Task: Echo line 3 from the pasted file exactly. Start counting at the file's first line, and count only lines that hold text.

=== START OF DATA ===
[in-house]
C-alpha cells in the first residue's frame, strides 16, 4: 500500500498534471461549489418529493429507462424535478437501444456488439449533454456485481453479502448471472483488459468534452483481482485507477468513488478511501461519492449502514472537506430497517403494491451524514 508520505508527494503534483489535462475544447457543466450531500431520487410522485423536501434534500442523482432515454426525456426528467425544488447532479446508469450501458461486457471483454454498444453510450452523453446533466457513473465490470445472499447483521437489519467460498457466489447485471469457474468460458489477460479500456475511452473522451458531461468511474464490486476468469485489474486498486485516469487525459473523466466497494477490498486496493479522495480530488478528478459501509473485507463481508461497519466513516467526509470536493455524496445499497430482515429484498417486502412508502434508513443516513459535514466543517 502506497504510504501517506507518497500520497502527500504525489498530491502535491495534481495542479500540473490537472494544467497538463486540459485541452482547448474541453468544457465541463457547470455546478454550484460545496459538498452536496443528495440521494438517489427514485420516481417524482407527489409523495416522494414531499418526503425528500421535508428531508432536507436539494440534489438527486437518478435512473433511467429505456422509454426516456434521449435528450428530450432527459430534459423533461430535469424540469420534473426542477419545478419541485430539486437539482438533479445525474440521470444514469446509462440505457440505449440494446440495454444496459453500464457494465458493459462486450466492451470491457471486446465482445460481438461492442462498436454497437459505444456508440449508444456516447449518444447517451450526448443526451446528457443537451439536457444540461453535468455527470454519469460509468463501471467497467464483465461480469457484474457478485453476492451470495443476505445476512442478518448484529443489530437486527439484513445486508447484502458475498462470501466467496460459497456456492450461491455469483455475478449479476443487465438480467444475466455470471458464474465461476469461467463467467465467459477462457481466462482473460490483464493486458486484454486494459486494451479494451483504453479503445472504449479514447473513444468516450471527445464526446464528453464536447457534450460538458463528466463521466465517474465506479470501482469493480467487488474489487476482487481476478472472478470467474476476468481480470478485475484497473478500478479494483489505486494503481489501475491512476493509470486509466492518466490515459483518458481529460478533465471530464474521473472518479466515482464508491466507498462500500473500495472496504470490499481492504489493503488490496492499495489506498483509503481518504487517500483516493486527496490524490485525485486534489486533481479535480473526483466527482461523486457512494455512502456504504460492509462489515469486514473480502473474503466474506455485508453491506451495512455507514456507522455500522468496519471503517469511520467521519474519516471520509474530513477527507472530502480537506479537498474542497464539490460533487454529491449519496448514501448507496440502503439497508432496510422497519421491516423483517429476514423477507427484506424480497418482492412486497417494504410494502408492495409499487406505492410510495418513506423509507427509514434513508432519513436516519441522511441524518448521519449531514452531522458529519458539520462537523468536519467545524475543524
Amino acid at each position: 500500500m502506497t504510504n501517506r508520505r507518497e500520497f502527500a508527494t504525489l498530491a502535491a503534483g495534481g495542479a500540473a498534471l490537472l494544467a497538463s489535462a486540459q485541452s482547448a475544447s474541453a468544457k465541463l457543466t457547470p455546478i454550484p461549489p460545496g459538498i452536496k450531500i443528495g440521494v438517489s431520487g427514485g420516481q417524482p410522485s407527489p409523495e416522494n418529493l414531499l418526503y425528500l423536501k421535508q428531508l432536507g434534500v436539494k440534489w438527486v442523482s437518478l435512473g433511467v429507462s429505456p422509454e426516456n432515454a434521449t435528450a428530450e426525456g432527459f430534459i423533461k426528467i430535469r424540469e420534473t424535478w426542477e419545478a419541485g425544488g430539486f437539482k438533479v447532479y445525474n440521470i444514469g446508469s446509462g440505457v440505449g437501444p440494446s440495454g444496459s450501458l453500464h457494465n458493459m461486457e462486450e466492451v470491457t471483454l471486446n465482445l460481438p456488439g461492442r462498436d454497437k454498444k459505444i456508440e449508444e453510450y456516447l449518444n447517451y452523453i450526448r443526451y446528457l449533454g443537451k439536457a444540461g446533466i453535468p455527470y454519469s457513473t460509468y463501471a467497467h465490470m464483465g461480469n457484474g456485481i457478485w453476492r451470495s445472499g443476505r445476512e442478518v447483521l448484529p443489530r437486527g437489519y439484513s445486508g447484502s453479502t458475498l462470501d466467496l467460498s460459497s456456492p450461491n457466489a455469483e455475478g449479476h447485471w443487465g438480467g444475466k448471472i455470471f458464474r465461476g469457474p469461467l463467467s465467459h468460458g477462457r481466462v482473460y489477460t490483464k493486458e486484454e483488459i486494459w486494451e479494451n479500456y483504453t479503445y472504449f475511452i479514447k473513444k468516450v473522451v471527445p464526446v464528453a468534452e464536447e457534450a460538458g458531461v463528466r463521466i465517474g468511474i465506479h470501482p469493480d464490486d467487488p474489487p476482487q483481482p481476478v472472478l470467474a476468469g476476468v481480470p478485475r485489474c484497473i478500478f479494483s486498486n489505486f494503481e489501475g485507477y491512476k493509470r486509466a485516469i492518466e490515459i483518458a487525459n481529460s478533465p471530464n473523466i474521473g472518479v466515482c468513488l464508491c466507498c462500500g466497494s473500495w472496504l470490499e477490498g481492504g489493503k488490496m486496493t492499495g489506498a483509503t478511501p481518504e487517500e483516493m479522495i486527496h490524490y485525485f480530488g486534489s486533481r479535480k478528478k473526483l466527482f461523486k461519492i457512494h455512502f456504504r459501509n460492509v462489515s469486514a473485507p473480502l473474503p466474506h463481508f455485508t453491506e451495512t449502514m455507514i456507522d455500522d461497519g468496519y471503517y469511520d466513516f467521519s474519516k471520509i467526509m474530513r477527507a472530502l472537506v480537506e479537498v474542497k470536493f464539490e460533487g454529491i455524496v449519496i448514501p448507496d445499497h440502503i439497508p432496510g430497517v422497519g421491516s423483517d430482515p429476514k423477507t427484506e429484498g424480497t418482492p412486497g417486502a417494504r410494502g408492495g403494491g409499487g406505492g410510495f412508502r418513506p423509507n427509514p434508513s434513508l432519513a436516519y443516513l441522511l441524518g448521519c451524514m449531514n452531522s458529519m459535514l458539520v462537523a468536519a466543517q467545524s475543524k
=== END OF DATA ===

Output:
Amino acid at each position: 500500500m502506497t504510504n501517506r508520505r507518497e500520497f502527500a508527494t504525489l498530491a502535491a503534483g495534481g495542479a500540473a498534471l490537472l494544467a497538463s489535462a486540459q485541452s482547448a475544447s474541453a468544457k465541463l457543466t457547470p455546478i454550484p461549489p460545496g459538498i452536496k450531500i443528495g440521494v438517489s431520487g427514485g420516481q417524482p410522485s407527489p409523495e416522494n418529493l414531499l418526503y425528500l423536501k421535508q428531508l432536507g434534500v436539494k440534489w438527486v442523482s437518478l435512473g433511467v429507462s429505456p422509454e426516456n432515454a434521449t435528450a428530450e426525456g432527459f430534459i423533461k426528467i430535469r424540469e420534473t424535478w426542477e419545478a419541485g425544488g430539486f437539482k438533479v447532479y445525474n440521470i444514469g446508469s446509462g440505457v440505449g437501444p440494446s440495454g444496459s450501458l453500464h457494465n458493459m461486457e462486450e466492451v470491457t471483454l471486446n465482445l460481438p456488439g461492442r462498436d454497437k454498444k459505444i456508440e449508444e453510450y456516447l449518444n447517451y452523453i450526448r443526451y446528457l449533454g443537451k439536457a444540461g446533466i453535468p455527470y454519469s457513473t460509468y463501471a467497467h465490470m464483465g461480469n457484474g456485481i457478485w453476492r451470495s445472499g443476505r445476512e442478518v447483521l448484529p443489530r437486527g437489519y439484513s445486508g447484502s453479502t458475498l462470501d466467496l467460498s460459497s456456492p450461491n457466489a455469483e455475478g449479476h447485471w443487465g438480467g444475466k448471472i455470471f458464474r465461476g469457474p469461467l463467467s465467459h468460458g477462457r481466462v482473460y489477460t490483464k493486458e486484454e483488459i486494459w486494451e479494451n479500456y483504453t479503445y472504449f475511452i479514447k473513444k468516450v473522451v471527445p464526446v464528453a468534452e464536447e457534450a460538458g458531461v463528466r463521466i465517474g468511474i465506479h470501482p469493480d464490486d467487488p474489487p476482487q483481482p481476478v472472478l470467474a476468469g476476468v481480470p478485475r485489474c484497473i478500478f479494483s486498486n489505486f494503481e489501475g485507477y491512476k493509470r486509466a485516469i492518466e490515459i483518458a487525459n481529460s478533465p471530464n473523466i474521473g472518479v466515482c468513488l464508491c466507498c462500500g466497494s473500495w472496504l470490499e477490498g481492504g489493503k488490496m486496493t492499495g489506498a483509503t478511501p481518504e487517500e483516493m479522495i486527496h490524490y485525485f480530488g486534489s486533481r479535480k478528478k473526483l466527482f461523486k461519492i457512494h455512502f456504504r459501509n460492509v462489515s469486514a473485507p473480502l473474503p466474506h463481508f455485508t453491506e451495512t449502514m455507514i456507522d455500522d461497519g468496519y471503517y469511520d466513516f467521519s474519516k471520509i467526509m474530513r477527507a472530502l472537506v480537506e479537498v474542497k470536493f464539490e460533487g454529491i455524496v449519496i448514501p448507496d445499497h440502503i439497508p432496510g430497517v422497519g421491516s423483517d430482515p429476514k423477507t427484506e429484498g424480497t418482492p412486497g417486502a417494504r410494502g408492495g403494491g409499487g406505492g410510495f412508502r418513506p423509507n427509514p434508513s434513508l432519513a436516519y443516513l441522511l441524518g448521519c451524514m449531514n452531522s458529519m459535514l458539520v462537523a468536519a466543517q467545524s475543524k